Change Transmission Fluid
Changing transmission fluid shouldn’t be a difficult task. In fact, once you do it a few times it will become much easier, not to mention cheaper in the long run as well. A transmission fluid change is the the best service you can get on your transmission to make sure that it runs smoothly and efficiently. As fluid ages, it breaks down and attracts contaminants and dirt which can accelerate the life of your transmission. Old fluid becomes less effective at lubricating and cooling all the parts of the transmission which makes it vulnerable to heat.
Allowing your transmission to run on dirty fluid can lead to a number of problems, such as clutch problems, shaking, shifting issues, slipping, and worst of all failure. Need an idea of how much your transmission hates heat? It is estimated that 90 percent of transmission failures occur due to overheating. That’s no joke, so if your transmission fluid isn’t meeting specs, it might be causing more harm than good to your transmission. So what should you do? Changing transmission fluid on a routine basis can help get rid of old fluid and provide for more efficient cooling and lubrication, and you can do it yourself! So here’s how to change transmission fluid the right way.
How to Change Transmission Fluid
After you have checked the transmission fluid, you are going to need a couple of things to get started. Make sure that you purchase the transmission fluid that is recommended for your vehicle though, since using the wrong fluid can cause your transmission to run erratically. We also recommend replacing the filter every time you change the fluid as well as well. If you already have everything then we can begin.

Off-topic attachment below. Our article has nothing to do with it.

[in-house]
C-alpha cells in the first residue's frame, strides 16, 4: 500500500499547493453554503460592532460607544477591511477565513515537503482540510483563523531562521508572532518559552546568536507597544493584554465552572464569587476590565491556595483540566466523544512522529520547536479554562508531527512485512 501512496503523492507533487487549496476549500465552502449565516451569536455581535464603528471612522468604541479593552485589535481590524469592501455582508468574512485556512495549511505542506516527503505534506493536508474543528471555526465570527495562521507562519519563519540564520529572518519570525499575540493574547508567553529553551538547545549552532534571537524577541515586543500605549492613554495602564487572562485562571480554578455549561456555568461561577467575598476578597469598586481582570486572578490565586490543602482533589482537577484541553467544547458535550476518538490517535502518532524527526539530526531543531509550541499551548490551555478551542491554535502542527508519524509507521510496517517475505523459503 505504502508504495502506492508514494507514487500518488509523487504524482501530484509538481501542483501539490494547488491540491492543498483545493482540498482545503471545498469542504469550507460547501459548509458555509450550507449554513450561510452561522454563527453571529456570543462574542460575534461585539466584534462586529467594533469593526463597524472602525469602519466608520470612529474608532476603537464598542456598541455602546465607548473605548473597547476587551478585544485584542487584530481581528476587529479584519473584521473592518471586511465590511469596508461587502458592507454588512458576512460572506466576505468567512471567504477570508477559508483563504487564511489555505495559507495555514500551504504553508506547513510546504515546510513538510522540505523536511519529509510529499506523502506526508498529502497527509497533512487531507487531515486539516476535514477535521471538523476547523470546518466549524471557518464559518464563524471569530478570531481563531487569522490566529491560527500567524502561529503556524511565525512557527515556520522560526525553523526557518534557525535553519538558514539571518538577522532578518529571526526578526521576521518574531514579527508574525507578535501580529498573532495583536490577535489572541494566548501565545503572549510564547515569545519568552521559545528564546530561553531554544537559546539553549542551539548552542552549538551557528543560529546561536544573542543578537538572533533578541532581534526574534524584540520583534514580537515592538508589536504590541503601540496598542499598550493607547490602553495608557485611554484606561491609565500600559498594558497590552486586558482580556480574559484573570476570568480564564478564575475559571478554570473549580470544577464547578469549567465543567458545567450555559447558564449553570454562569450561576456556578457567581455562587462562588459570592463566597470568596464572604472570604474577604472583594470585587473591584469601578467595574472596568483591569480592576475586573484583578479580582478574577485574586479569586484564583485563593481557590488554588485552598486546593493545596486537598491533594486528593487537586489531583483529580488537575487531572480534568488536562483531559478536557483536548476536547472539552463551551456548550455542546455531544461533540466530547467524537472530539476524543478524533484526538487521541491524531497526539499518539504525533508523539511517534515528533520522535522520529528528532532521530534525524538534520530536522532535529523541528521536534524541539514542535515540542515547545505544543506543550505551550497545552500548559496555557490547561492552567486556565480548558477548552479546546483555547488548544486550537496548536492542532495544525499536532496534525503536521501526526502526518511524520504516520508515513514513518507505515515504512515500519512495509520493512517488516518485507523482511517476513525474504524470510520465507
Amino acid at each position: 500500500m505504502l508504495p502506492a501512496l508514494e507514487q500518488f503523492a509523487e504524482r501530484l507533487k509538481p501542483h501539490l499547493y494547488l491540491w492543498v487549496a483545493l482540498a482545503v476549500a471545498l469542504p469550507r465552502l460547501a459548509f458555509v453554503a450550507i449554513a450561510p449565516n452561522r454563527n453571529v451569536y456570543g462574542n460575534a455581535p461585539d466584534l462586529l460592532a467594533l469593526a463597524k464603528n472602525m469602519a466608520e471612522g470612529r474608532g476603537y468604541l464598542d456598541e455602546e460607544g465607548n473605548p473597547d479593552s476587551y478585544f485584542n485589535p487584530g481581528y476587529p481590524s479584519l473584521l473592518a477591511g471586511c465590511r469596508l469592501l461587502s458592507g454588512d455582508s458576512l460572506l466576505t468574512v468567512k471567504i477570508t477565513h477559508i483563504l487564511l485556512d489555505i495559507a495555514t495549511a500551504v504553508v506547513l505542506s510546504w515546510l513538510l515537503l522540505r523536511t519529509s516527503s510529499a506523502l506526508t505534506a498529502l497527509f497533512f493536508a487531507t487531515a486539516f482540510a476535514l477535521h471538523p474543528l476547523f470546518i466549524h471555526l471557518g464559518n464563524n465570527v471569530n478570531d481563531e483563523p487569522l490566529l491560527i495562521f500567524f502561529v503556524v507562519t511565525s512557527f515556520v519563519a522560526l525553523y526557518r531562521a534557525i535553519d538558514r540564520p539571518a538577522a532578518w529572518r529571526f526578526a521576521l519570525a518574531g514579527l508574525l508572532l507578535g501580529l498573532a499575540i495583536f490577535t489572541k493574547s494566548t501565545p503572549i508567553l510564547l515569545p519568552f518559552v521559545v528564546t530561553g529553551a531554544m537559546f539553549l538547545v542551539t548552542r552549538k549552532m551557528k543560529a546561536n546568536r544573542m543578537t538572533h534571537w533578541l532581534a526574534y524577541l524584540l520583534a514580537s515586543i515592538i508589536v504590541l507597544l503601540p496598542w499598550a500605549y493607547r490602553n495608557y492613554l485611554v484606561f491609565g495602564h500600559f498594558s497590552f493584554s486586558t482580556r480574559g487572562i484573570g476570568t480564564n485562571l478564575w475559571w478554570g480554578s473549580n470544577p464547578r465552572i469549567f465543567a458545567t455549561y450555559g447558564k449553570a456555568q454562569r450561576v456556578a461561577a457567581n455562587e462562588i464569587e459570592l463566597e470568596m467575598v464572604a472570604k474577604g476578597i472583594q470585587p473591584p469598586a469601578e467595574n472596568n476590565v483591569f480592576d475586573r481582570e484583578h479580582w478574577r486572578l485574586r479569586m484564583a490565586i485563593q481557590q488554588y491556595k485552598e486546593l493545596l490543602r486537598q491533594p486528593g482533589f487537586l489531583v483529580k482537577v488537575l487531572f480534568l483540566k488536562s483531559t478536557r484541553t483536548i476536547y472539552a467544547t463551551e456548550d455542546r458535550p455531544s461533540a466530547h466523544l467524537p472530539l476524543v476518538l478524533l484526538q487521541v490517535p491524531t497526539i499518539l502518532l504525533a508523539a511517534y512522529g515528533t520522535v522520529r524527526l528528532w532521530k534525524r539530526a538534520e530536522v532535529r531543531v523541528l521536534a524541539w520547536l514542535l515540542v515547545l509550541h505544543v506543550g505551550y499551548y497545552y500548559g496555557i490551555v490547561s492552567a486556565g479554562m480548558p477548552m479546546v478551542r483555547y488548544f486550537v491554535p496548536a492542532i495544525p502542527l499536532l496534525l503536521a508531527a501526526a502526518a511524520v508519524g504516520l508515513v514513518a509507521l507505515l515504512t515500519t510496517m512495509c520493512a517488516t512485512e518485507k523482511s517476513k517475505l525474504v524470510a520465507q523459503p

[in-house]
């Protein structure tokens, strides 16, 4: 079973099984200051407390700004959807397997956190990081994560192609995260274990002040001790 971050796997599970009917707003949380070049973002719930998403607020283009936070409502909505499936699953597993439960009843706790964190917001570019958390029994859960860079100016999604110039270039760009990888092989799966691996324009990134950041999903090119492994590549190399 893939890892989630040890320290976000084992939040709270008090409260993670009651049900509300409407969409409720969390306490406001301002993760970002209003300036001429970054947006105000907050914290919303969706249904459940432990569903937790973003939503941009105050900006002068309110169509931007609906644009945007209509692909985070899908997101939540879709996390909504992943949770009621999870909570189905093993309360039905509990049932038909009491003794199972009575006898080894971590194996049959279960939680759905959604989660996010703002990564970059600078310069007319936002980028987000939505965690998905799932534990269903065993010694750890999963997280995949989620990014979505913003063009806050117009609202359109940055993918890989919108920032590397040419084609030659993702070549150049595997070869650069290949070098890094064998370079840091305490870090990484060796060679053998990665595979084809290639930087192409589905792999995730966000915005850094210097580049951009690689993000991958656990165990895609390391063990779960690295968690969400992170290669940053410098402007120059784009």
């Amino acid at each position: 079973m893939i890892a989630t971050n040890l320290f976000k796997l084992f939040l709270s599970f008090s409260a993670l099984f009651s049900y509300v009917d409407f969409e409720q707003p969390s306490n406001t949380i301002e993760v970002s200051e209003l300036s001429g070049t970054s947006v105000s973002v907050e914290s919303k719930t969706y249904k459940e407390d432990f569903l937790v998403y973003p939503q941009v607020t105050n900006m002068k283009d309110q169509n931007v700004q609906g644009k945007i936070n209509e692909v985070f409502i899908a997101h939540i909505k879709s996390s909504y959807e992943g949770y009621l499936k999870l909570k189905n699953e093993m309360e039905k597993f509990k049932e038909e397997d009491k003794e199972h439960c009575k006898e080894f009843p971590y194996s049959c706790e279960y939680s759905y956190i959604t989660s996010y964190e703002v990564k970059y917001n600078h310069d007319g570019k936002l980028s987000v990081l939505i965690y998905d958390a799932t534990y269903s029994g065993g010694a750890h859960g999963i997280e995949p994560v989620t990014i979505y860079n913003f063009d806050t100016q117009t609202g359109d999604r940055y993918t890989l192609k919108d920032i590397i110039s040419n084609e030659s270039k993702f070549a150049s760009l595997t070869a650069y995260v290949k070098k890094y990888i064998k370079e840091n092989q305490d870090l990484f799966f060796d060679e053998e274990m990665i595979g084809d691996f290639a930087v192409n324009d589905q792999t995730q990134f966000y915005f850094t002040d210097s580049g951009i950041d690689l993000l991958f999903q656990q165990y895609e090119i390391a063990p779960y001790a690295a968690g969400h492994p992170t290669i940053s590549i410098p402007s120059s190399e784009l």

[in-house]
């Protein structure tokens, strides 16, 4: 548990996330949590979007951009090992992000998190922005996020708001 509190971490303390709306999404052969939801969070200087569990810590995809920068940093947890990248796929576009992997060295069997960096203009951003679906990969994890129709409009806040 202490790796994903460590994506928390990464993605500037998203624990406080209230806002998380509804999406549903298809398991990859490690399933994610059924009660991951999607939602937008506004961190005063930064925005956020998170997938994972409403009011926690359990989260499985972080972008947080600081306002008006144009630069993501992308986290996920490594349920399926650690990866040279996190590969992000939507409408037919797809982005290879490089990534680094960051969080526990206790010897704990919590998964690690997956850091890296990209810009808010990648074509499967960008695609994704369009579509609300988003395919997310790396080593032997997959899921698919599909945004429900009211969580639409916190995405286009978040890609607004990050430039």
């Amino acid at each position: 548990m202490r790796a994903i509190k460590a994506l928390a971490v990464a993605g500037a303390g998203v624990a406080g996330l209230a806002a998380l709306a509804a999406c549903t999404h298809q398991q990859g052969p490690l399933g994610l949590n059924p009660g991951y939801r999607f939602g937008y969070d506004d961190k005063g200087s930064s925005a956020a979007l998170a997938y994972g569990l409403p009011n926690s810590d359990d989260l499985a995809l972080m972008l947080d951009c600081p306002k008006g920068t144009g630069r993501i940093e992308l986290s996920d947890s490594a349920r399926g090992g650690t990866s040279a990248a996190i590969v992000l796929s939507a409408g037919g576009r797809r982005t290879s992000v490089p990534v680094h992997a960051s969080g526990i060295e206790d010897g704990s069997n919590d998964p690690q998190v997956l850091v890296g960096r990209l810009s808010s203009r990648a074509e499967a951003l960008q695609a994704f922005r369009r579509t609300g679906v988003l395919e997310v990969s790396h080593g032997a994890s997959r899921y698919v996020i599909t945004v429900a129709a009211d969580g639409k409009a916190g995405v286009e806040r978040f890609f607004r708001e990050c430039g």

What You Will Need:
- Ramps OR jacks stands with floor jack
- Specific transmission fluid recommended in the owner’s manual (and how many quarts you’ll need)
- The correct transmission filter (choose a high quality filter)
- Wrench or torque wrench with appropriate socket
- A large drain pan
- A good funnel for adding fluid
- Cleaning rags
- Lubegard Automatic Transmission Protectant (for optimum performance)
Step 1. Elevate the car and warm it up
The first thing you need to do is elevate your car. Since most people don’t have access to a hydraulic life, jacks stands or ramps are your best alternatives here. Ramps make the job easier although a lot of people already own jack stands. Either will get the job done. Below is a video on how to elevate your car on jack stands.
Once the car is elevated you are going to want to turn on the engine and have it idle for a few minutes before turning it off. This is to get the fluid to normal operating temperatures.
Step 2. Drain the fluid
Once the engine is turned off you are going to want to look under your car and locate the transmission pan. It should be held up by 6 or 8 bolts and you are going to have to remove them to drain the fluid. Have your catch pan or container underneath in order to catch the fluid. A good method to draining the fluid is to remove all of the bolts except for one side of the pan and let it hang in order to let the fluid drain gradually. Once the bulk of the fluid is in your drip pan you can then remove the rest of the bolts.
If your car is lucky enough to have a drain plug, simply remove it to drain the fluid, although if you want to replace the filter you are still going to have to remove the pan.